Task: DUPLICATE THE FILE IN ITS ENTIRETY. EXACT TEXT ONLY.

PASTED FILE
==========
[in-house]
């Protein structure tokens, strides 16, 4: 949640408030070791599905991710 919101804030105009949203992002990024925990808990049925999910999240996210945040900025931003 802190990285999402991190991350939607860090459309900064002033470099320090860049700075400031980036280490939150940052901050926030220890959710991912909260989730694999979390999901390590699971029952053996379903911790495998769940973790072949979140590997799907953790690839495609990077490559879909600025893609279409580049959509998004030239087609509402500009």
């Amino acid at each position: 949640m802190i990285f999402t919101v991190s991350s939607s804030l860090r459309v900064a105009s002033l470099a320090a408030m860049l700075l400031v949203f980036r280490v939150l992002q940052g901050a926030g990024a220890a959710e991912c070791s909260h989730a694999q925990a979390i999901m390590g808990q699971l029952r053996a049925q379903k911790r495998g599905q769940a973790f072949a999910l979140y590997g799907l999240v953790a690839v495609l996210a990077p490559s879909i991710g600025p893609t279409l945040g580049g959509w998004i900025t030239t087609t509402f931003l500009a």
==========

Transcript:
[in-house]
């Protein structure tokens, strides 16, 4: 949640408030070791599905991710 919101804030105009949203992002990024925990808990049925999910999240996210945040900025931003 802190990285999402991190991350939607860090459309900064002033470099320090860049700075400031980036280490939150940052901050926030220890959710991912909260989730694999979390999901390590699971029952053996379903911790495998769940973790072949979140590997799907953790690839495609990077490559879909600025893609279409580049959509998004030239087609509402500009």
């Amino acid at each position: 949640m802190i990285f999402t919101v991190s991350s939607s804030l860090r459309v900064a105009s002033l470099a320090a408030m860049l700075l400031v949203f980036r280490v939150l992002q940052g901050a926030g990024a220890a959710e991912c070791s909260h989730a694999q925990a979390i999901m390590g808990q699971l029952r053996a049925q379903k911790r495998g599905q769940a973790f072949a999910l979140y590997g799907l999240v953790a690839v495609l996210a990077p490559s879909i991710g600025p893609t279409l945040g580049g959509w998004i900025t030239t087609t509402f931003l500009a």